Transitional care management codes: What physicians should know

July 10, 2013

Primary care physicians can, for the first time, get paid for transitional care management (TCM) - the time they spend coordinating care for patients transitioning from hospitals, nursing, or skilled nursing facilities back to the community.

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Primary care physicians (PCPs) can, for the first time, get paid for transitional care management (TCM)-the time they spend coordinating care for patients transitioning from hospitals, nursing, or skilled nursing facilities back to the community.

Medicare began paying for TCM at the start of 2013, with the goal of encouraging PCPs to contact patients immediately after they are discharged from an inpatient facility, thereby reducing the mistakes in care coordination that frequently lead to rehospitalization. A 2007 Medicare Payment Commission Advisory Report to Congress found that 18% of Medicare patients discharged from the hospital were readmitted within 30 days of discharge, at a cost of $15 billion.

TCM is covered under the Current Procedural Terminology (CPT) codes 99495 and 99496. Required elements for CPT code 99495 are:

  • communication (direct contact, telephone, or electronic) with the patient and/or caregiver within 2 business days of discharge;

  • medical decision-making of high complexity during the service period; and

  • a face-to-face visit within 14 calendar days of discharge.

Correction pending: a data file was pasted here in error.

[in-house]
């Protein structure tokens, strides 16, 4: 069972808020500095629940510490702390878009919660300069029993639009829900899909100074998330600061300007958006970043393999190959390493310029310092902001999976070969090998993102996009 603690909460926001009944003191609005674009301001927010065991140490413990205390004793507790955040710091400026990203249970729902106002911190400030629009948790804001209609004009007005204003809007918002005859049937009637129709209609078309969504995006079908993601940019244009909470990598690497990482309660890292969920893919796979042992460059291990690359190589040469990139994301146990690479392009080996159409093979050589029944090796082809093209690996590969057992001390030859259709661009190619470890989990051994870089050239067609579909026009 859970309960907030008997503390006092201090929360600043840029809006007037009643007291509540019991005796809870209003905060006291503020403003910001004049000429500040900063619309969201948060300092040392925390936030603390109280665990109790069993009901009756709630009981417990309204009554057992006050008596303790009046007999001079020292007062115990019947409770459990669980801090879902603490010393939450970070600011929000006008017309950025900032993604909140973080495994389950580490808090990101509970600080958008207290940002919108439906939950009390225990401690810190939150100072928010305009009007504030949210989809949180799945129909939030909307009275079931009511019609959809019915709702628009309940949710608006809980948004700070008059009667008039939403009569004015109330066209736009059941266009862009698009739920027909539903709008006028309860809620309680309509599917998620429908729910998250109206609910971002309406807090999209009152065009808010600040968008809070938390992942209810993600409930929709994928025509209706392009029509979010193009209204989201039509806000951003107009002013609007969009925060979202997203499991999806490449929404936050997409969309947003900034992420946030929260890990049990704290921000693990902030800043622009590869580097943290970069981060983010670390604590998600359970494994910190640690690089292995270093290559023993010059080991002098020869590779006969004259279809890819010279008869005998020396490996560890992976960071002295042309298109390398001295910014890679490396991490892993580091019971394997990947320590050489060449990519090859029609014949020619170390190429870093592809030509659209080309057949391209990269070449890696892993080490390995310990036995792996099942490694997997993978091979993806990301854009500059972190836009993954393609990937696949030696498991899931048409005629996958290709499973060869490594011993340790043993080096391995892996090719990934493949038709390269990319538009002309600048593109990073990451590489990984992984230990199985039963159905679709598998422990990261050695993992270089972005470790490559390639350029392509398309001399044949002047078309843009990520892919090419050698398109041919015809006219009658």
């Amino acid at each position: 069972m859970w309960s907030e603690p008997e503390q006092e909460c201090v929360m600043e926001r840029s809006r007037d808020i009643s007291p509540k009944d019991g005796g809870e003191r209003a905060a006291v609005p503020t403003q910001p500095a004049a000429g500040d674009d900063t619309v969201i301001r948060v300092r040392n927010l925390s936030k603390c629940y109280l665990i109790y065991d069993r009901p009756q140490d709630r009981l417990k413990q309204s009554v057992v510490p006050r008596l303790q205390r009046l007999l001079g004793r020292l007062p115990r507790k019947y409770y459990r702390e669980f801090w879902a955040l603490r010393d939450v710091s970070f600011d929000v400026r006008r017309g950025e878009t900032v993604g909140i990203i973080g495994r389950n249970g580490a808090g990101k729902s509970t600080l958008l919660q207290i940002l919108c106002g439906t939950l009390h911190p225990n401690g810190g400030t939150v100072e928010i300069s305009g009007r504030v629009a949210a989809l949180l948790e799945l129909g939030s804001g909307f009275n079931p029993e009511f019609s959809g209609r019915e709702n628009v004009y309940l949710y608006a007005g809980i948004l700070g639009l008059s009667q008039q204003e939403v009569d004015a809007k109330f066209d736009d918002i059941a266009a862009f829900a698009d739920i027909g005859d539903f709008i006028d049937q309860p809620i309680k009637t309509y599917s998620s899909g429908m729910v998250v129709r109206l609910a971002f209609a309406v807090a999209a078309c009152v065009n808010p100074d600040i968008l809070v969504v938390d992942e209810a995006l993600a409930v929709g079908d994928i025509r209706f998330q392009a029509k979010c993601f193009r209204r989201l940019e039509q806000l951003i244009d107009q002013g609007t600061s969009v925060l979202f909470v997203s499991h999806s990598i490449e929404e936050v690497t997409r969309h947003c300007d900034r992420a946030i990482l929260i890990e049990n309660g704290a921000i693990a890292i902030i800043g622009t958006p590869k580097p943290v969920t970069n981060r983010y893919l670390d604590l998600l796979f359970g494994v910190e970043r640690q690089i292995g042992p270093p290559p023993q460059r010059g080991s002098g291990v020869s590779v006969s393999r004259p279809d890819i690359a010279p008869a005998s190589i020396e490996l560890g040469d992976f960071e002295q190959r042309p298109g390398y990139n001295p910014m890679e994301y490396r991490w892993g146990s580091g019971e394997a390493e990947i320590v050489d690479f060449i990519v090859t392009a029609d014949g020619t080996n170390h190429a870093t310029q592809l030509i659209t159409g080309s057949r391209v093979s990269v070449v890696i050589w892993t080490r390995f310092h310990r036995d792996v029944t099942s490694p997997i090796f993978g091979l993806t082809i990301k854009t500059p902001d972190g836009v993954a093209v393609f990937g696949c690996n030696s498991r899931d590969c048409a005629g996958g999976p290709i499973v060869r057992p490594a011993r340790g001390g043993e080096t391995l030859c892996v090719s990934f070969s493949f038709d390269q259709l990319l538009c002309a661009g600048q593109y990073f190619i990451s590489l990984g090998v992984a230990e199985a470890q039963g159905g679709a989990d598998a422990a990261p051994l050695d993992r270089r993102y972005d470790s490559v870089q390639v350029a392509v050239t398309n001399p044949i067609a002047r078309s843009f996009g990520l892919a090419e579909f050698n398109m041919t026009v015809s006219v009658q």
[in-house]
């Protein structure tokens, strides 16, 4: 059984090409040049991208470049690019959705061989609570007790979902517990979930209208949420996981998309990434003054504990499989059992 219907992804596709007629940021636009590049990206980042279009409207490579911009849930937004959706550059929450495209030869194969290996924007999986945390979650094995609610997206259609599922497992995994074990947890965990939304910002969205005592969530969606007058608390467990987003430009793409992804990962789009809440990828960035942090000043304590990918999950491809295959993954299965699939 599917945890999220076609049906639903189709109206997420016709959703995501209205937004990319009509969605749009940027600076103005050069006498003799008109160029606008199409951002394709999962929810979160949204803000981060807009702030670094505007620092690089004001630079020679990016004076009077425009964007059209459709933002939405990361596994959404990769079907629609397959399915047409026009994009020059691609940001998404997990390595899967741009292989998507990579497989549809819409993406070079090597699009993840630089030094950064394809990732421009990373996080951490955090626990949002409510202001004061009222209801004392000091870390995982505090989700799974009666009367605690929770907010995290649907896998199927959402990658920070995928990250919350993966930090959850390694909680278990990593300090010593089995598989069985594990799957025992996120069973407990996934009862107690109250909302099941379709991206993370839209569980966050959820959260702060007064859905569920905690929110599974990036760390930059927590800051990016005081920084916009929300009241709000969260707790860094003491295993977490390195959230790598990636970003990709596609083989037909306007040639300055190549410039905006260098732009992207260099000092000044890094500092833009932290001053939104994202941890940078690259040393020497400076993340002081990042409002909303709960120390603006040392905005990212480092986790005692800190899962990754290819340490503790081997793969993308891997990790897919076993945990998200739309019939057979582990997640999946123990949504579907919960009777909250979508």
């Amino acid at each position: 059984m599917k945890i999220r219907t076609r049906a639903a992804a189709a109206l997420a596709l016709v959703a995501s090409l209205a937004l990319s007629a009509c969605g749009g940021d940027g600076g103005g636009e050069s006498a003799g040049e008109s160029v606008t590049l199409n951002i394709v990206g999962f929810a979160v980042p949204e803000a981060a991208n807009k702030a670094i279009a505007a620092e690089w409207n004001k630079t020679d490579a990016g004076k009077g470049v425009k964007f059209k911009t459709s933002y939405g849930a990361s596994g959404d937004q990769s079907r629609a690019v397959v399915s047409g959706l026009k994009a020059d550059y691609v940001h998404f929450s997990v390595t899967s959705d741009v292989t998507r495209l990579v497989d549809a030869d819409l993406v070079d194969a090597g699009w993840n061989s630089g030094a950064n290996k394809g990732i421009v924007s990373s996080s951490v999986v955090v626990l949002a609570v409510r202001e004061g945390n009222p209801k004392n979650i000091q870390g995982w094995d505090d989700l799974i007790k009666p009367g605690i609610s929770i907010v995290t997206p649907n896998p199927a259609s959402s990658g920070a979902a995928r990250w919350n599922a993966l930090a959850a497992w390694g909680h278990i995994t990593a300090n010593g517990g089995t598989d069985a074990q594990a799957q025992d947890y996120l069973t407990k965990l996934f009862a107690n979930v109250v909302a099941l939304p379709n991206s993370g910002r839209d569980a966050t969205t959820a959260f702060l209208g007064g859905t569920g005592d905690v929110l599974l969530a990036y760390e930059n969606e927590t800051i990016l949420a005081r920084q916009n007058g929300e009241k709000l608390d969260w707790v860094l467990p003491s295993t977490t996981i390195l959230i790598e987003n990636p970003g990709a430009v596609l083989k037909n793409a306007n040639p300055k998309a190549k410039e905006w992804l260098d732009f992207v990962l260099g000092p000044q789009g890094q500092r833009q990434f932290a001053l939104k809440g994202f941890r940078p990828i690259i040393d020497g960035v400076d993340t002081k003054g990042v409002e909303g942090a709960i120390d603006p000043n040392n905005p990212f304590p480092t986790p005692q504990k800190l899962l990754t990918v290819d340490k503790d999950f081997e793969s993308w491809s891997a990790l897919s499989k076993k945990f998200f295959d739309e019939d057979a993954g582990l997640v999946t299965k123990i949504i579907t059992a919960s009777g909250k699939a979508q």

For CPT code 99496 the requirements are:

  • communication (direct contact, telephone, or electronic) with the patient and/or caregiver within 2 business days of discharge;

  • medical decision-making of high complexity during the service period; and

  • a face-to-face visit within 7 days of discharge. Both codes permit the face-to-face visit to take place in the patient’s residence or somewhere other than the doctor’s office.

Medicare requires that services performed under the codes be billed on the 30th day following discharge or later, although the rules for private payers may be different.

In addition to the codes covering transitional care management, the 2013 CPT list includes three new codes-CPT 99487, 99488, and 99489-for complex chronic care coordination (CCCC) services. CMS considers CCCC services to be bundled services covered by existing codes and thus does not pay for them separately, but is studying the new codes for future implementation. Its decision on whether to do so is expected later this summer.